Staunton, April 7 – Russians want their government to take care of them and ensure a high standard of living, surveys routinely show, but they “do not believe in the possibility of influencing the institutions of power by civilized means” and thus are not inclined to try to hold the regime responsible, according to Sergey Yezhov.
That pattern creates the simulacrum of stability, but clashes between the expectations of the population about the government’s role and the population’s belief about its inability to influence the regime can, he suggests, spark “an outburst of anti-systemic methods of ideological struggle.
“The overwhelming majority of respondents of a new Levada Center poll,” the Moscow commentator writes in Novyye Izvestiya today, “are certain that the authorities should be concerned about people and establish common ‘rules of the game’ for all.” But this same majority does not lay particular stress on its taking action to secure that outcome.
Half of Russians, the new poll shows, think “the authorities should be subjected to the control of the population, but “only eight percent” think they must always “implement the will of the people.” Rather, almost twice as many (47 percent as against 24 percent) think the people should fulfill their obligations to the state rather than the other way around.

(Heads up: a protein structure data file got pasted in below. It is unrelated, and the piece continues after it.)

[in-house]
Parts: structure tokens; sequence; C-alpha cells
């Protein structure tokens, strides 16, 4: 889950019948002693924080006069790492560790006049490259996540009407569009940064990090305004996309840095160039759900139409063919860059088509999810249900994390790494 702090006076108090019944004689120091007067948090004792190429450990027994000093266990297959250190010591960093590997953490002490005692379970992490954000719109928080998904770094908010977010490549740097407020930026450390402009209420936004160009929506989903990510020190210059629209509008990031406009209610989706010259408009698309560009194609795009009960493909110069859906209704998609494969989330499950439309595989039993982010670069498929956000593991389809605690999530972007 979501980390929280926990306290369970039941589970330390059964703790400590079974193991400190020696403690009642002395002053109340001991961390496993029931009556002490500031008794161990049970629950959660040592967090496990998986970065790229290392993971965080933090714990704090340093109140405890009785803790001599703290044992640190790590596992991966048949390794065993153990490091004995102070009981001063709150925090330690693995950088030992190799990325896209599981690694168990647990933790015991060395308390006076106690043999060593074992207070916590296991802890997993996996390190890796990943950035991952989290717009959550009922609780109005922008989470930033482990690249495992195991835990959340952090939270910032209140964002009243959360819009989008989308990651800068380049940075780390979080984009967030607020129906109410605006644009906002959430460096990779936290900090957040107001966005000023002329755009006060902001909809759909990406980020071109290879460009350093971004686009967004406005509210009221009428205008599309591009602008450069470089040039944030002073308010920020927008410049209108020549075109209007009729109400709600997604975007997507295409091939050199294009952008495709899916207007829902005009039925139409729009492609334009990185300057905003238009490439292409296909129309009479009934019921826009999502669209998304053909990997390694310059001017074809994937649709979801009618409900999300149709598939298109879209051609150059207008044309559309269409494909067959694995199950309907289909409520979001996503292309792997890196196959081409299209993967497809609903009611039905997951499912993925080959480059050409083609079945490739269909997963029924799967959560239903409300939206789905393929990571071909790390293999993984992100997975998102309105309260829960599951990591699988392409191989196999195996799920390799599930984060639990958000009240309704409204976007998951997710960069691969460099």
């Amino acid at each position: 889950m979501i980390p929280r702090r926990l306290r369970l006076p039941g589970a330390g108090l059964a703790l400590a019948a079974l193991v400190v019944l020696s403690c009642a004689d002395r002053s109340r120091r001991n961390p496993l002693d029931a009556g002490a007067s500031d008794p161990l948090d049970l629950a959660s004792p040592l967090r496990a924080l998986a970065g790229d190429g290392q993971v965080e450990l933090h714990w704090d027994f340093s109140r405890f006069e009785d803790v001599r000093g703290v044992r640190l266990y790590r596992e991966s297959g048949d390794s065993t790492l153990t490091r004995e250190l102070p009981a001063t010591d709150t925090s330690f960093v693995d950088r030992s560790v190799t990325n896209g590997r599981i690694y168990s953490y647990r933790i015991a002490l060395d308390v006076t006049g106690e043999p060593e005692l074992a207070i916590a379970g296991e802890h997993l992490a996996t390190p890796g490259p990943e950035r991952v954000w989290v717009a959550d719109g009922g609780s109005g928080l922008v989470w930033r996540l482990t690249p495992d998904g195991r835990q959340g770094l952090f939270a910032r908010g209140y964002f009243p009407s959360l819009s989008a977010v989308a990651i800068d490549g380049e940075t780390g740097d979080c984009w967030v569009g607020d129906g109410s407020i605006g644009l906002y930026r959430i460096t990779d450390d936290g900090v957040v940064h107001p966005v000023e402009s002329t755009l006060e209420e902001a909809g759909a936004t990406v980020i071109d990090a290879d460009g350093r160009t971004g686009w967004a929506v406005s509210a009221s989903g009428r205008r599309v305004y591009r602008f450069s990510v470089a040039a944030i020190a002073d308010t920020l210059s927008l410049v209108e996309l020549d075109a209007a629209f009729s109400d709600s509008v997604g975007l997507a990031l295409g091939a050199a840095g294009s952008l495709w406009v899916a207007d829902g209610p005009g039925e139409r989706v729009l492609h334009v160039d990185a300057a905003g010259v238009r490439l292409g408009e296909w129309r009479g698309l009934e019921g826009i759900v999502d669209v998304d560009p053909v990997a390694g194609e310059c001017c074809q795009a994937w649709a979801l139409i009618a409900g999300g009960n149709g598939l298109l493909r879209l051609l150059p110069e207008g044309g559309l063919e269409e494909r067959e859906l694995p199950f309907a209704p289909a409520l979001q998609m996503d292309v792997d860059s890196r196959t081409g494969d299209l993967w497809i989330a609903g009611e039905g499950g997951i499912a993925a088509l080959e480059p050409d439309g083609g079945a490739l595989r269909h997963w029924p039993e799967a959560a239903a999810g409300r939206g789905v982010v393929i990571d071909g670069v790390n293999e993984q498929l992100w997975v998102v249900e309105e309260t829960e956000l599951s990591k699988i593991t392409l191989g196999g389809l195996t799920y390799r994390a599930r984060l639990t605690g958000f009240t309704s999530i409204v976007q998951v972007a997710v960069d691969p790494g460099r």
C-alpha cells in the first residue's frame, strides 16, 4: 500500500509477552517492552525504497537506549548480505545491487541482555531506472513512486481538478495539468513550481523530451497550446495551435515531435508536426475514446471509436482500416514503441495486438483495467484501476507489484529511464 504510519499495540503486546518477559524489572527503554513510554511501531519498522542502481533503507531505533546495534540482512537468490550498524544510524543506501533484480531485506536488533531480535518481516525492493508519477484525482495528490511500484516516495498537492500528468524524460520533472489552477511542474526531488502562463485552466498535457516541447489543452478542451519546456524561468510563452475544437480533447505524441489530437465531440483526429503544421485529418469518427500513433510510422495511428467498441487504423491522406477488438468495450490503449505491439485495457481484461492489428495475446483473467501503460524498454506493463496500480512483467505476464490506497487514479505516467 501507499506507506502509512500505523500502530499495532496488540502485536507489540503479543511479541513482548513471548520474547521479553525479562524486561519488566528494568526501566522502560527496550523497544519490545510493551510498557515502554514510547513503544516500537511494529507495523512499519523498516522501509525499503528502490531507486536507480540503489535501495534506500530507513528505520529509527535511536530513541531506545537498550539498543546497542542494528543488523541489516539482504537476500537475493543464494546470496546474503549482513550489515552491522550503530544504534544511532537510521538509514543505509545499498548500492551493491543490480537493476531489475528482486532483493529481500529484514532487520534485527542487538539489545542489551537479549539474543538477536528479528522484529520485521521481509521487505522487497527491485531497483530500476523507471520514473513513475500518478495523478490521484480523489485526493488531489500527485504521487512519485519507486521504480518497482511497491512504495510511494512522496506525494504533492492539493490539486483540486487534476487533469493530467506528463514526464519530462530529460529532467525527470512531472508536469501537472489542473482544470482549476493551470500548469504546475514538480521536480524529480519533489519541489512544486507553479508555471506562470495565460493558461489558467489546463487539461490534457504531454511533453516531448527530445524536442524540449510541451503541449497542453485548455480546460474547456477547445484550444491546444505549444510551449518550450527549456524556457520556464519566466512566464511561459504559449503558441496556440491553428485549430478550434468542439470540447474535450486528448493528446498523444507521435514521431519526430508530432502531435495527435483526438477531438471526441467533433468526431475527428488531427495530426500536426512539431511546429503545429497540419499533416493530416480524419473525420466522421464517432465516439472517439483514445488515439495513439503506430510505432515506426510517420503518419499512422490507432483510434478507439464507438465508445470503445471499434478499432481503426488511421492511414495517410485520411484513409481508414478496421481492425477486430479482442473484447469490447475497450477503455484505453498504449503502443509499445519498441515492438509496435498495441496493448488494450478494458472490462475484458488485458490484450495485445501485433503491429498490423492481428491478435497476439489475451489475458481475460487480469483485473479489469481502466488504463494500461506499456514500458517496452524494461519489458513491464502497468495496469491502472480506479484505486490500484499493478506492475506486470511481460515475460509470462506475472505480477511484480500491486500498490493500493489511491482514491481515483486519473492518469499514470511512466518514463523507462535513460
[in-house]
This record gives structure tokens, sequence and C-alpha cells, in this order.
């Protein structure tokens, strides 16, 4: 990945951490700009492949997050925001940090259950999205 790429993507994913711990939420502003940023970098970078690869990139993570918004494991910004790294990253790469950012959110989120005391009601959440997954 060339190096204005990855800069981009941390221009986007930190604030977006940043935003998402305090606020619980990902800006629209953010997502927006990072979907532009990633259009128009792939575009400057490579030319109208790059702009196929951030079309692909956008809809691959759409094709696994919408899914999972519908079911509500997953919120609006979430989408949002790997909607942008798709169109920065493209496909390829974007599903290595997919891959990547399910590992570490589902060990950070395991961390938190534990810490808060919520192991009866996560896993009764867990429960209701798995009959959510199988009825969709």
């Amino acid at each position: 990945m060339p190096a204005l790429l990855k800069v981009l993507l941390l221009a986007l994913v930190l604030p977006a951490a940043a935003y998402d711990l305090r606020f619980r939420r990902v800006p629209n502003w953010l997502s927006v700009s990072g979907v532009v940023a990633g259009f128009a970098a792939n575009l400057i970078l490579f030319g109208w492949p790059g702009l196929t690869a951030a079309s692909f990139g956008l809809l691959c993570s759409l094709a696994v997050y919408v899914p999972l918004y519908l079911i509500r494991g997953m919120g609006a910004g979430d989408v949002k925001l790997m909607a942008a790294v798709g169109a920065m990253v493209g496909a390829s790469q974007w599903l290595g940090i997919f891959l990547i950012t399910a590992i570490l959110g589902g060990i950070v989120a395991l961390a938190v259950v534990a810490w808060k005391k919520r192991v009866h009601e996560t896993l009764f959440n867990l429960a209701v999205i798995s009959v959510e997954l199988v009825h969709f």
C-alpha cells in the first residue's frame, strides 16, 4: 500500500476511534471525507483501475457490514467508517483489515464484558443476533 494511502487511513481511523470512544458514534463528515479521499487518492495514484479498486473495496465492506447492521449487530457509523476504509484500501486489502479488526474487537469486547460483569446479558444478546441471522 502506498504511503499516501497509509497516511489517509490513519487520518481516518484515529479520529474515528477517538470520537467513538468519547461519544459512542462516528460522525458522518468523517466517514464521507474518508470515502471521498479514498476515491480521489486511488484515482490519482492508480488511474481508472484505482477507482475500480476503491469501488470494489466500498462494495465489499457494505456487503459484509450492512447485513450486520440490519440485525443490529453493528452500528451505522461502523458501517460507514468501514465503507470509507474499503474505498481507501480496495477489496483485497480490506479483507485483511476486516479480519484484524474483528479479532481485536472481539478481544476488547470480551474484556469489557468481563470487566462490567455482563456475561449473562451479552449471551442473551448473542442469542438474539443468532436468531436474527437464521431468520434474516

Three-quarters of Russians do not believe they can affect the decisions taken in their regions or in the country as a whole, 74 percent and 78 percent respectively. And a sizable share says that when they encounter difficulties, they would adapt themselves and wait (43 percent). Only 31 percent say they should use the ballot to change those in power.
Twenty-two percent are ready to turn to the judicial authorities to seek solutions, and 12 percent are prepared to turn to the media. But there is one bright spot for those concerned about Russians’ sense of efficacy and the future of democracy there: 23 percent say they would like to become more involved in political activities, the highest share over the last nine years.
Andrey Buzin, president of the Inter-Regional Union of Voters, says trend mostly reflects the worsening economic situation in the country. “But in part, government propaganda which has intensified over the last year has influenced people. It has divided society, provoked micro-conflicts, and in that way, stimulated interest in politics.”
Unfortunately, he says, this new interest and new activity may not take the form of electoral participation but rather “lead to the growth of radical movements and illegal methods of struggle,” especially given Russians’ longstanding lack of a sense of efficacy with regard to their government.